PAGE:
Haresh’s script also allows exploration of Singapore’s culture and heritage. At one point, Sulin conversed with her ailing mother over the phone and had to speak loudly in the staff room, and at some point even spoke in Peranakan (translated by Baba Richard Tan). Karen Tan’s portrayal of the Peranakan speech pattern was well researched by TNS, and executed to perfection. It is to the credit of the cast that they also managed to play their numerous roles and juggle their characters well, seamlessly switching between them and well executed. Later on, towards the end of Act 1, the students intrude upon Hana’s Malay wedding, held at the National Museum. The set was transformed and the audience members were in awe of how elaborate it looked with the Malay wedding decor. Hana is in shock, and Act 1 ends off with the impression that a teacher’s life is never private, and is often interrupted by their students at every turn.
Haresh also doesn’t skim over the dread of having to deal with Singaporean parents. Siti K and Lian Sutton acted as mother and father to student Teck Liang (Joshua Lim), and it was exhilarating to watch them converse in Hokkien onstage, revealing the hard work that the actors do. The cast should be proud of themselves and how well this was executed.
Even when both the parents and the school system give up on the student, it’s the passionate teachers who hang on and ensure that those students don’t end up on the wrong side of the tracks and to keep going in spite of everyone being against them. Haresh doesn’t give the impression that life will turn out perfectly for the student; this isn’t a Ministry of Education promotional video, and the student doesn’t come back a big success in life. Although Mrs Phua (Karen Tan) feels guilty about her former student’s failure, Teck Liang is left only with a smile, reassured in the fact that despite everyone having given up on him, Mrs Phua still has faith and gives him hope for the future.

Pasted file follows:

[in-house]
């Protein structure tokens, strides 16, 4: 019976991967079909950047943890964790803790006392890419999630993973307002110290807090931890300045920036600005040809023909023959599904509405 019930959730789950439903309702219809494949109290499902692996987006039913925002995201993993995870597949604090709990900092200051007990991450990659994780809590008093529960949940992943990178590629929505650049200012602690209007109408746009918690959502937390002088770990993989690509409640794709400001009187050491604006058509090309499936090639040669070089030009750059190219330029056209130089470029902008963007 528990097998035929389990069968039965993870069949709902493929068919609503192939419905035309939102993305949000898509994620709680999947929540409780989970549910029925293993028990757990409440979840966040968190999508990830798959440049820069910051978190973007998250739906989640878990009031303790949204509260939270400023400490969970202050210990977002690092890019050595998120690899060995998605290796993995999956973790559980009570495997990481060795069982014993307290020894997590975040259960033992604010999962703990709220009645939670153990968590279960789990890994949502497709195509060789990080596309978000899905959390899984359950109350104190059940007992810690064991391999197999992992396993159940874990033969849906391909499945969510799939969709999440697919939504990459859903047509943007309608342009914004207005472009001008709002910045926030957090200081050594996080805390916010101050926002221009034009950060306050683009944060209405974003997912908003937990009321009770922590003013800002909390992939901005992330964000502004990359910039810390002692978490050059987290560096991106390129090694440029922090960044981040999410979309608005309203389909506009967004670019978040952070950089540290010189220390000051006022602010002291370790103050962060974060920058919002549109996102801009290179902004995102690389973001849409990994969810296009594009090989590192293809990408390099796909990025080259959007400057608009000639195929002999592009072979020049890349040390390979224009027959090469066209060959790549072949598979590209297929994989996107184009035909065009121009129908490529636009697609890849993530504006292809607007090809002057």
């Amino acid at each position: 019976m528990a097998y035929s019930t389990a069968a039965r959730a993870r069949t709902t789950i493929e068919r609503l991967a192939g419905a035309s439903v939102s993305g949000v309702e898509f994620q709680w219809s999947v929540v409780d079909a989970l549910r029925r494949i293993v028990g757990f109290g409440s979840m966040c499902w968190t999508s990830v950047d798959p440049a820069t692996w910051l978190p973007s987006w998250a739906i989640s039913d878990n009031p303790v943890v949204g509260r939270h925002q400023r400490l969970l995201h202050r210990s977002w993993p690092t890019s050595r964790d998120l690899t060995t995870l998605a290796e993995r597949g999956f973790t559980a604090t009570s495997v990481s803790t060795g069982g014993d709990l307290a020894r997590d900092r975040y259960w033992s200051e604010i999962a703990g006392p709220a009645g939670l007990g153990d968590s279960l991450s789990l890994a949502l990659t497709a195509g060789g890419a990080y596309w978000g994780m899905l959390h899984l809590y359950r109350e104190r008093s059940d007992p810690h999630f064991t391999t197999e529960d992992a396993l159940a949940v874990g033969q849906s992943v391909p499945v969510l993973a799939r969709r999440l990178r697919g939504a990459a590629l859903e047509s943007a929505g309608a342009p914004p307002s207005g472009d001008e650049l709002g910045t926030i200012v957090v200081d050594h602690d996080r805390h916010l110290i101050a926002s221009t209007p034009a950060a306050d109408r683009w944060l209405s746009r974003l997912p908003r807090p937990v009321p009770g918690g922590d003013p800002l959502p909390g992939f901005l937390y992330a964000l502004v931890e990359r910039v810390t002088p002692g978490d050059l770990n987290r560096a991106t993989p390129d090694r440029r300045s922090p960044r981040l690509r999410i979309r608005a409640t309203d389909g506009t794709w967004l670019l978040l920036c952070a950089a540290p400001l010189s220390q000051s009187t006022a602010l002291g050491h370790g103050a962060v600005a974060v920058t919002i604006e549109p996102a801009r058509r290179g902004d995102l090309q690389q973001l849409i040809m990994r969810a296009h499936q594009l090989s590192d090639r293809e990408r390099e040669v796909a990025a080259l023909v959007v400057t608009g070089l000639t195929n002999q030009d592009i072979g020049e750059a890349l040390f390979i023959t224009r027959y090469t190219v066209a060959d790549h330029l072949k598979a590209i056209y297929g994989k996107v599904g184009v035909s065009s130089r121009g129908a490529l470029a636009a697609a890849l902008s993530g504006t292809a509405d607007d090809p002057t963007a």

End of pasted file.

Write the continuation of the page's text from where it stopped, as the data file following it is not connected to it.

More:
Wong Chee Wai cleverly utilises a revolving set in the production. Those Who Can’t, Teach had a grand total of three backdrops throughout the performance, and the revolving set allowed set changes to occur swiftly, as if by magic. This was supported by Yo Shao Ann’s well executed lighting, which was very well designed, transporting us to a completely different environment in a snap with each scene change, and helped to highlight key moments.
Max Tan and Yuan Zhiying’s (MAX.TAN) costumes allowed for the actors to do a 180 degree transformation, changing from teachers to students, and back again.Of course, this was also to the credit of the actors seamlessly switching roles and physicality and deftly juggled their various roles, and the stellar cast’s embodiment of their roles to the absolute best of their abilities. The school uniform was particularly well designed, looking clean and neat.
As the students gather for their final prom night and the disco ball spins on, a reflection of life, there’s an emotional moment when they decide to honour Mrs Phua for her lifework. At the end of it all, Those Who Can’t, Teach is a reminder that teachers are human too, and certainly people who’ll have left a huge impact on our lives, always putting themselves first and making many sacrifices in their time spent with family and pursuing their own interests to make us better people. The play’s title comes from a George Bernard Shaw quote, suggesting that ‘those who can, do while those who can’t, teach’, but the truth is, the teaching profession is a truly respectable one, and this restaging proves Shaw wrong: those who CAN, teach.
Those Who Can’t, Teach plays at the National Library Drama Centre till 19 March 2017. Tickets available from SISTIC.
Photo Credit: Crispian Chan